How Polygon Became the Indian Tiger of Blockchain Platforms
The conspicuous lack of Indian presence in the blockchain and cryptocurrency space has always seemed relatively incongruous. With India expecting to be home to 5.2 million programmers within the next two years, the country is on track to have more software developers than the US in the very near future.
In the last decade, India has undergone rapid digitization, with government initiatives focused on digital identity, healthcare, agriculture, and judicial systems. Furthermore, the population is one of the youngest in the world, with a median age under thirty years old, compared to mid-forties in Western Europe and 37 in the United States.
Despite all this, as the blockchain scene started to gain significant traction from 2017 onwards, the trend didn’t seem to catch on in India in the same way it did in many other Asian countries such as South Korea, Thailand, and Singapore.
The ban on cryptocurrencies imposed by the Reserve Bank of India in 2018 is likely a significant reason why the crypto scene stalled on the subcontinent, as legal ramifications may have deterred many would-be investors or developers.
However, against this somewhat barren and hostile backdrop, a rogue group of developers convened around the idea of boosting blockchain. It was a multi-faceted ambition – to boost Ethereum’s capabilities to the point where it would be an attractive platform to end-users, but also to boost blockchain’s standing in India, and indeed, the world.
Starting from the Ground Up
In late 2017, Jaynti Kanani, Sandeep Nailwal, Anurag Arjun, and Mihailo Bjelic brought the Matic Network (now known as Polygon) to life. The team aimed to use the Plasma side-chain processing technology to implement a scaling solution for Ethereum. Matic was among the first projects to build a working MVP for Plasma.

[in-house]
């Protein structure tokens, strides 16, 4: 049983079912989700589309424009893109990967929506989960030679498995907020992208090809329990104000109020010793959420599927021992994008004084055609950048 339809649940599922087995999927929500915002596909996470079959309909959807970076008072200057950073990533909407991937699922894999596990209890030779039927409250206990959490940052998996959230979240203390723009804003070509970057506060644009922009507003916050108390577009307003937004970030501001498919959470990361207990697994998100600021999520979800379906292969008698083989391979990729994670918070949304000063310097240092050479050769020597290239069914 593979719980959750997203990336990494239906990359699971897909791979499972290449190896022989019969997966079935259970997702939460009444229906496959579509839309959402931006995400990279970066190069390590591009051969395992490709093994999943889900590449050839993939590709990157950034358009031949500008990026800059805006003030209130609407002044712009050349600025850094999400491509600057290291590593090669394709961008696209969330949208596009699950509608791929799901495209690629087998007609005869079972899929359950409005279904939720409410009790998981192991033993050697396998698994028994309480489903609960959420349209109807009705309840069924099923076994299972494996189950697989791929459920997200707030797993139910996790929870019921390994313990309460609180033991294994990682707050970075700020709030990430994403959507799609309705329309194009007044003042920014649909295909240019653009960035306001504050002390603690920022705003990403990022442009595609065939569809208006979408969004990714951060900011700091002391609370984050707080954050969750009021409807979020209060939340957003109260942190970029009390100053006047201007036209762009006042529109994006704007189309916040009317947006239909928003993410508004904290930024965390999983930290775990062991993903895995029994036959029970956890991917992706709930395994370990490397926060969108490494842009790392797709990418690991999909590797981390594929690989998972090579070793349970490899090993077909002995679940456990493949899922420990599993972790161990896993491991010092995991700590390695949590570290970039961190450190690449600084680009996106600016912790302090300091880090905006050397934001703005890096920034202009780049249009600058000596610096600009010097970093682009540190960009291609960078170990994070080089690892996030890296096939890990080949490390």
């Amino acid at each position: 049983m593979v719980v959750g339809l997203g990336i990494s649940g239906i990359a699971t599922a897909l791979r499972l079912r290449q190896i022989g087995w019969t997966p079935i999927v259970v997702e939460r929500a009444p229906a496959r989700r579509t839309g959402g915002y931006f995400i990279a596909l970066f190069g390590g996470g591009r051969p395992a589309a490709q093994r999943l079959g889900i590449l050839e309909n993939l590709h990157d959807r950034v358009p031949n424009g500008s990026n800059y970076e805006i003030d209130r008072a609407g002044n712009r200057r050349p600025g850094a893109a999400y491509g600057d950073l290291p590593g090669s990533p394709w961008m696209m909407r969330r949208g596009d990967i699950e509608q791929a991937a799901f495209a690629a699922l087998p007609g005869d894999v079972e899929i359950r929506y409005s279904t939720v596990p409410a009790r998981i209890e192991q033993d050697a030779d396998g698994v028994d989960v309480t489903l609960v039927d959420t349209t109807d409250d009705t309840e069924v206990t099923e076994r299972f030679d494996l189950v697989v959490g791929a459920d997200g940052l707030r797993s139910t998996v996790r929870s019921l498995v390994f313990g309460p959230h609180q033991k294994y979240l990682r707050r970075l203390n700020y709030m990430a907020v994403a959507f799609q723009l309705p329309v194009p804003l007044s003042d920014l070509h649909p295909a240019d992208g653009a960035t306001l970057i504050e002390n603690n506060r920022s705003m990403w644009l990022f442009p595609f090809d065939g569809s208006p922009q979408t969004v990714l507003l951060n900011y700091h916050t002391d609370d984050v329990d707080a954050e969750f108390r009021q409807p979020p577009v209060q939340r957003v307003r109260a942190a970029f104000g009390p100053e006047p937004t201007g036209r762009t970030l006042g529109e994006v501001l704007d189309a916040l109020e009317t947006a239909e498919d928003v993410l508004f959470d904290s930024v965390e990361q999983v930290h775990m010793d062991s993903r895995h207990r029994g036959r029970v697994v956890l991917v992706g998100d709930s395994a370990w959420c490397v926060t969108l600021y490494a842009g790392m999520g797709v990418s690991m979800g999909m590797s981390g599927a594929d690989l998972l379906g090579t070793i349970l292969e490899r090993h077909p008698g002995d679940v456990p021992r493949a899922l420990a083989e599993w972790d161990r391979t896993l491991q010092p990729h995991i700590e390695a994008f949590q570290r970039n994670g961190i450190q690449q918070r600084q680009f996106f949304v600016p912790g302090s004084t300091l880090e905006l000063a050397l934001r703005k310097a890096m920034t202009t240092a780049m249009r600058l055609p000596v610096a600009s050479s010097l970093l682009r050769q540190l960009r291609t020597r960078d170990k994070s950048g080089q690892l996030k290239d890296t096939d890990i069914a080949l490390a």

For over a year, the team worked to build out the Matic Network. Their efforts included gaining visibility in the broader cryptocurrency community. By early 2019, their efforts had started to pay off, and Matic became one of the select few projects to be picked for a token sale on Binance’s prestigious LaunchPad IEO platform. It also gained backing from Coinbase Ventures in the form of seed investment. The dual support of two of the biggest exchanges in crypto proved to be a springboard for onboarding an initial raft of applications in gaming and DeFi.
In the summer of 2020, the project launched on its mainnet. It was the culmination of two years of hard work. Around the same time, Matic announced the launch of a “Large Scale Developer Initiatives” program to incentivize the adoption of its mainnet. Luckily, the project could hardly have timed its mainnet launch any better. Summer of 2020 is when the DeFi craze started to truly take off, and Ethereum began to choke from the high volume of traffic on its network.
An Attractive Platform for Developers
For Ethereum users and developers, one of the biggest attractions of using Polygon (formerly known as Matic), is its compatibility with Ethereum. Tokens issued on the Polygon Network are compatible with the Ethereum Virtual Machine and vice versa. So as Ethereum’s weaknesses started to manifest, many applications have expanded beyond Ethereum to rely in tandem on Polygon’s layer 2 solutions for scalability and lower-cost transactions.